• I might draw three different vertical shear profiles on the board, and ask students to discuss and then draw in what the Cb would look like — barely tilted in weak shear, somewhat tilted in moderate shear, and very tilted in strong shear.
  • Provide a printed color copy of reflectivity and velocity data for a classic supercell, to let students draw on and place the mesocyclone relative to the precipitation.  (And then identify and label the “hook echo.”)
  • Giving the customary supecell schematic with most (or all) of the labels missing, and ask students to label pertinent features.
  • Display Figure 7 from Rasmussen and Straka 1998, and ask students to identify which bar graphs correspond to LP, CL, or HP storms.
  • Or others, depending on how students respond to the pre-class questions.

This set of learning outcomes, arranged in approximate order of difficulty, is precisely what I would give students as a “study guide” for these class meetings.  Exams would include questions that test a range of these outcomes.  The ‘A’ students will successfully use photos and videos and radar, the most complex tasks we do; the ‘B’ students will be able to relate supercell types to environment and to label their models; the ‘C’ students may only know the LP/CL/HP differences and the tornado risk from each.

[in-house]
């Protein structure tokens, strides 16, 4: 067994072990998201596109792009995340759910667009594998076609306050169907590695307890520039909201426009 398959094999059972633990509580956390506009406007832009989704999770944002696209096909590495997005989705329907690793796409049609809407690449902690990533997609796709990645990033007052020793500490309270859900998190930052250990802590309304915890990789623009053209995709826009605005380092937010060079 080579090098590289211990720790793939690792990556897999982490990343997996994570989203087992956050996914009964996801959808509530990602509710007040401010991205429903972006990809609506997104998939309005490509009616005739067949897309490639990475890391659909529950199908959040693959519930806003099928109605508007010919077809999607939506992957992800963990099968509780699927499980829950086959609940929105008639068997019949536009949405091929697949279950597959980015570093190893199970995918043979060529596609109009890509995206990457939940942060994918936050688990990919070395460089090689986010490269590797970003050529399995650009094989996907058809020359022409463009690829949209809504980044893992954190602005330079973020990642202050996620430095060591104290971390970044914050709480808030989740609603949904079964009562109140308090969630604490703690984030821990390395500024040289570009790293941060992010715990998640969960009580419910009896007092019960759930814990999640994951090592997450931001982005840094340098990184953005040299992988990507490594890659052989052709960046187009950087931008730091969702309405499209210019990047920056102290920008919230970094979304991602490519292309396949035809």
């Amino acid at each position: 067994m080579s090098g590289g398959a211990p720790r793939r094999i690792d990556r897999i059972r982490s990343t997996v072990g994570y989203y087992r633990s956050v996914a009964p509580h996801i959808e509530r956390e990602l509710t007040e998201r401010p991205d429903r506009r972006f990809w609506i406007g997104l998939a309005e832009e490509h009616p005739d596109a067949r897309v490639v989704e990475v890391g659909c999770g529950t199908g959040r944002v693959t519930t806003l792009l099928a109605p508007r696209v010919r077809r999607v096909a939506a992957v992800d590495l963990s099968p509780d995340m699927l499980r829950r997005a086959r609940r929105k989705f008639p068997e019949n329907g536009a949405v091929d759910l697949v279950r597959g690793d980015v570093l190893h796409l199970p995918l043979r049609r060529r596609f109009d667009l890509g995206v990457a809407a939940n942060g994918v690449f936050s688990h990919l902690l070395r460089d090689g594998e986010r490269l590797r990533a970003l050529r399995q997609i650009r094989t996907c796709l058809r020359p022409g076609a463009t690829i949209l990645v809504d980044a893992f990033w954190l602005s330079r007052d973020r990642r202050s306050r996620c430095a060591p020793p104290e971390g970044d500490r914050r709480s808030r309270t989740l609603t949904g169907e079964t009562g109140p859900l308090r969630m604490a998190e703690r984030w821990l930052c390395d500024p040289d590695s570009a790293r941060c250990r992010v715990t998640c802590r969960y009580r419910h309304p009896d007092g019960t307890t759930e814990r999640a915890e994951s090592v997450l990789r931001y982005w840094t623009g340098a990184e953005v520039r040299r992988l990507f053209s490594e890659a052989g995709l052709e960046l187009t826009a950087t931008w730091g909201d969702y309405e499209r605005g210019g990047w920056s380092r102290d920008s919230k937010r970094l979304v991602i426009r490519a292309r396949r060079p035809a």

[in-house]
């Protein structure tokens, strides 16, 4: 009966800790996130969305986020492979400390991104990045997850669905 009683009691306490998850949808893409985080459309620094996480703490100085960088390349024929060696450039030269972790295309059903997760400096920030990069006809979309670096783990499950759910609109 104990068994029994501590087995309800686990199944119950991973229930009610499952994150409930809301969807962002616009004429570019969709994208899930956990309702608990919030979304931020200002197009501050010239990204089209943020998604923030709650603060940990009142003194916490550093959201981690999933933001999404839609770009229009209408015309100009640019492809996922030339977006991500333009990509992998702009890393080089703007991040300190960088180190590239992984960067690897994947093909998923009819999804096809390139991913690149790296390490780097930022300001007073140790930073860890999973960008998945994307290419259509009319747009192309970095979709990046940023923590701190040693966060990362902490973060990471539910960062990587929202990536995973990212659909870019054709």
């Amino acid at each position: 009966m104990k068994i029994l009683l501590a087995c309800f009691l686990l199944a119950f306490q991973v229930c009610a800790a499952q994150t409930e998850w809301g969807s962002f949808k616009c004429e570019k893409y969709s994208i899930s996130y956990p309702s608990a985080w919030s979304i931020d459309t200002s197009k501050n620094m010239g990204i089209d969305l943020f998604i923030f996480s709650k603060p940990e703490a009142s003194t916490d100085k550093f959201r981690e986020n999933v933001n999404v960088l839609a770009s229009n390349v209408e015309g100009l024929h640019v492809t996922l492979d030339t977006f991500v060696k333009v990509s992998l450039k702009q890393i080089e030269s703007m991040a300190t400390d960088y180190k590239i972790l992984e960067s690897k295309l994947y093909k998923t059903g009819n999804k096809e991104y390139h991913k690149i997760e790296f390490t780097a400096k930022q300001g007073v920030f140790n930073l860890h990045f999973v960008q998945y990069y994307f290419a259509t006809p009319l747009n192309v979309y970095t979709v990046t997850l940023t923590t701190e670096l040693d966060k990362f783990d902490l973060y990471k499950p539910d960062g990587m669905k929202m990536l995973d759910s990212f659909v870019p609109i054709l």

I’ll close with Talbert’s last sentence, which is a superb summary of this process:  “This is far from a perfect system, but it’s a reliable way to align learning objectives with the actions you want students to perform and the means you want to use to assess them, and it gives students a key ingredient for self-regulated learning: A clear set of criteria that will tell them what they need to know and how to measure whether or not they know it.”

– – – – –

Students submit answers to these questions online before the first day:

1. The textbook omits large hail from the list of hazards for one of the three supercell types.  Which type is less likely to produce large hail?

2. Name two differences you see between the HP and LP photographs in the online reading.

3. Radars can be helpful in determining supercell type (LP/classic/HP).  Why do you think that’s the case?

4. Name one thing about either reading that was unclear, confusing, or that you would like clarification on.

Before the second day:

1. The author of this video has declared this storm to be an LP supercell.  Do you agree?  Why?  How would you compare it to the photo and schematic you’ve already seen?


2. Name one thing that was unclear about yesterday’s discussion that is still unclear, confusing, or that you would like more clarification on.